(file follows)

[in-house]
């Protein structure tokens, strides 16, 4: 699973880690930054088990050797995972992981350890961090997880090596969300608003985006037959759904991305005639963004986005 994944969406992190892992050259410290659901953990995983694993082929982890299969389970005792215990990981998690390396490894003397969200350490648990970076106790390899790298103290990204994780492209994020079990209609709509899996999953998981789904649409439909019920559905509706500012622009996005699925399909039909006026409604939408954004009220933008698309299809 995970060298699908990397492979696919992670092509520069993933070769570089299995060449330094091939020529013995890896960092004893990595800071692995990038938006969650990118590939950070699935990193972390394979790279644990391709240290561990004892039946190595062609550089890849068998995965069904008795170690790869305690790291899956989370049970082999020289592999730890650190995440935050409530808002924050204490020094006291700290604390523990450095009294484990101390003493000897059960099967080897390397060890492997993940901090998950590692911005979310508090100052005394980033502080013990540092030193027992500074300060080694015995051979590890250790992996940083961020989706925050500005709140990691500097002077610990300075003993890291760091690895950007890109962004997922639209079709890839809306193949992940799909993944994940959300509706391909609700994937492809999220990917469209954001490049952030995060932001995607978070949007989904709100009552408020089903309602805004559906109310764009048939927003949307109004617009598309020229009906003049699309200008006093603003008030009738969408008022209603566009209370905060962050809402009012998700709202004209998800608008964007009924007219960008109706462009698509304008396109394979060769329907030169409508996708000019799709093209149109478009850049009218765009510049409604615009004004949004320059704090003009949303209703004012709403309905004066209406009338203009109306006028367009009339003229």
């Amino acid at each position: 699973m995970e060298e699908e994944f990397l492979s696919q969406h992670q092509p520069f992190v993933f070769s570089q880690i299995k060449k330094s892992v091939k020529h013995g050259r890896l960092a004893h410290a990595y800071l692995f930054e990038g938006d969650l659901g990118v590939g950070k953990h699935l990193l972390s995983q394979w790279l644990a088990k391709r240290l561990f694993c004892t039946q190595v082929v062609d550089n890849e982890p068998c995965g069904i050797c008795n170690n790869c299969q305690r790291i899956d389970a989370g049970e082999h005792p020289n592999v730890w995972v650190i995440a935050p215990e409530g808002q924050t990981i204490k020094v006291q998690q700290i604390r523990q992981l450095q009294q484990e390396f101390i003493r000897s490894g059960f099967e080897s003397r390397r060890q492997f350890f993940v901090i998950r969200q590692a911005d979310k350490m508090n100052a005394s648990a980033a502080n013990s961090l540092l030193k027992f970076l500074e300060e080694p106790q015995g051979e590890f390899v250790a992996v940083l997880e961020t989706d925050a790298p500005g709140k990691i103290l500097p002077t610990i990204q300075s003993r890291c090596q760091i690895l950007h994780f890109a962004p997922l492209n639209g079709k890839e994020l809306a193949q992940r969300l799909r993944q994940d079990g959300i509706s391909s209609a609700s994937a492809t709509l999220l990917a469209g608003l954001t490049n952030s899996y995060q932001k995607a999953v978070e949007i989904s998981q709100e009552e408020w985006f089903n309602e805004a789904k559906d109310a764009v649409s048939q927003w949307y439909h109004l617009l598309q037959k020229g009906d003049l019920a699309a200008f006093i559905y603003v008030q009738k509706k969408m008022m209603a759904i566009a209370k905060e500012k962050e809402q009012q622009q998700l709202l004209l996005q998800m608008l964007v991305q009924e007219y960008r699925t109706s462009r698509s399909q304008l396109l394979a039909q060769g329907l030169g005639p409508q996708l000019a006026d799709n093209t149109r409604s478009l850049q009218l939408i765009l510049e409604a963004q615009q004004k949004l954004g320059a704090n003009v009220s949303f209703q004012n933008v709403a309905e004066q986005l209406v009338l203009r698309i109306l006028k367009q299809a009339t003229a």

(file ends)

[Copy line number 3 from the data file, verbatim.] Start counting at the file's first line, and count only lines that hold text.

């Amino acid at each position: 699973m995970e060298e699908e994944f990397l492979s696919q969406h992670q092509p520069f992190v993933f070769s570089q880690i299995k060449k330094s892992v091939k020529h013995g050259r890896l960092a004893h410290a990595y800071l692995f930054e990038g938006d969650l659901g990118v590939g950070k953990h699935l990193l972390s995983q394979w790279l644990a088990k391709r240290l561990f694993c004892t039946q190595v082929v062609d550089n890849e982890p068998c995965g069904i050797c008795n170690n790869c299969q305690r790291i899956d389970a989370g049970e082999h005792p020289n592999v730890w995972v650190i995440a935050p215990e409530g808002q924050t990981i204490k020094v006291q998690q700290i604390r523990q992981l450095q009294q484990e390396f101390i003493r000897s490894g059960f099967e080897s003397r390397r060890q492997f350890f993940v901090i998950r969200q590692a911005d979310k350490m508090n100052a005394s648990a980033a502080n013990s961090l540092l030193k027992f970076l500074e300060e080694p106790q015995g051979e590890f390899v250790a992996v940083l997880e961020t989706d925050a790298p500005g709140k990691i103290l500097p002077t610990i990204q300075s003993r890291c090596q760091i690895l950007h994780f890109a962004p997922l492209n639209g079709k890839e994020l809306a193949q992940r969300l799909r993944q994940d079990g959300i509706s391909s209609a609700s994937a492809t709509l999220l990917a469209g608003l954001t490049n952030s899996y995060q932001k995607a999953v978070e949007i989904s998981q709100e009552e408020w985006f089903n309602e805004a789904k559906d109310a764009v649409s048939q927003w949307y439909h109004l617009l598309q037959k020229g009906d003049l019920a699309a200008f006093i559905y603003v008030q009738k509706k969408m008022m209603a759904i566009a209370k905060e500012k962050e809402q009012q622009q998700l709202l004209l996005q998800m608008l964007v991305q009924e007219y960008r699925t109706s462009r698509s399909q304008l396109l394979a039909q060769g329907l030169g005639p409508q996708l000019a006026d799709n093209t149109r409604s478009l850049q009218l939408i765009l510049e409604a963004q615009q004004k949004l954004g320059a704090n003009v009220s949303f209703q004012n933008v709403a309905e004066q986005l209406v009338l203009r698309i109306l006028k367009q299809a009339t003229a």